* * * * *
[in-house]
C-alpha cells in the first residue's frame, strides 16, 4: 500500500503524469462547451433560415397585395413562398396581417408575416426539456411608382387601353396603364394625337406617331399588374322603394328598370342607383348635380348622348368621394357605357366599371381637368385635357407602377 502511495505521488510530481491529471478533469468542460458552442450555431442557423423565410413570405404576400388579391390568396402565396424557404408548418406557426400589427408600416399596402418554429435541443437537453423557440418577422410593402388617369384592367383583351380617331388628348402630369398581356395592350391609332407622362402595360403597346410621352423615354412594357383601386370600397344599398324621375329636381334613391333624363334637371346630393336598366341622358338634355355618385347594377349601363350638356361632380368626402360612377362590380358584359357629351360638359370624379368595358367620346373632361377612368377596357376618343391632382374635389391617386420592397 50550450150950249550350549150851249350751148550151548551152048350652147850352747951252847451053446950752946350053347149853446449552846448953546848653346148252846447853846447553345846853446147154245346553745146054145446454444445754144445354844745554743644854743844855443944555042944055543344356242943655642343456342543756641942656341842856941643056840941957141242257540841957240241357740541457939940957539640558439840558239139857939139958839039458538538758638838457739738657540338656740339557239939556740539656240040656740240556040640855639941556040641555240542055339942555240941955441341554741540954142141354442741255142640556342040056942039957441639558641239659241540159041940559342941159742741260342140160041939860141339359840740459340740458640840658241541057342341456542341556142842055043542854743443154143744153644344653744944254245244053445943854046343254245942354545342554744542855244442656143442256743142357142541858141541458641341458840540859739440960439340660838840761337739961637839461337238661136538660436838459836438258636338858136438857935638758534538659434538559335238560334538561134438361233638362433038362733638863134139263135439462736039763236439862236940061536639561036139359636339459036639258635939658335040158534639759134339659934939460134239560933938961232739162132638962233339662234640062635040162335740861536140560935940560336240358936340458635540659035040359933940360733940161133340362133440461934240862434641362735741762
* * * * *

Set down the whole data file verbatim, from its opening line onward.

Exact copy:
[in-house]
C-alpha cells in the first residue's frame, strides 16, 4: 500500500503524469462547451433560415397585395413562398396581417408575416426539456411608382387601353396603364394625337406617331399588374322603394328598370342607383348635380348622348368621394357605357366599371381637368385635357407602377 502511495505521488510530481491529471478533469468542460458552442450555431442557423423565410413570405404576400388579391390568396402565396424557404408548418406557426400589427408600416399596402418554429435541443437537453423557440418577422410593402388617369384592367383583351380617331388628348402630369398581356395592350391609332407622362402595360403597346410621352423615354412594357383601386370600397344599398324621375329636381334613391333624363334637371346630393336598366341622358338634355355618385347594377349601363350638356361632380368626402360612377362590380358584359357629351360638359370624379368595358367620346373632361377612368377596357376618343391632382374635389391617386420592397 50550450150950249550350549150851249350751148550151548551152048350652147850352747951252847451053446950752946350053347149853446449552846448953546848653346148252846447853846447553345846853446147154245346553745146054145446454444445754144445354844745554743644854743844855443944555042944055543344356242943655642343456342543756641942656341842856941643056840941957141242257540841957240241357740541457939940957539640558439840558239139857939139958839039458538538758638838457739738657540338656740339557239939556740539656240040656740240556040640855639941556040641555240542055339942555240941955441341554741540954142141354442741255142640556342040056942039957441639558641239659241540159041940559342941159742741260342140160041939860141339359840740459340740458640840658241541057342341456542341556142842055043542854743443154143744153644344653744944254245244053445943854046343254245942354545342554744542855244442656143442256743142357142541858141541458641341458840540859739440960439340660838840761337739961637839461337238661136538660436838459836438258636338858136438857935638758534538659434538559335238560334538561134438361233638362433038362733638863134139263135439462736039763236439862236940061536639561036139359636339459036639258635939658335040158534639759134339659934939460134239560933938961232739162132638962233339662234640062635040162335740861536140560935940560336240358936340458635540659035040359933940360733940161133340362133440461934240862434641362735741762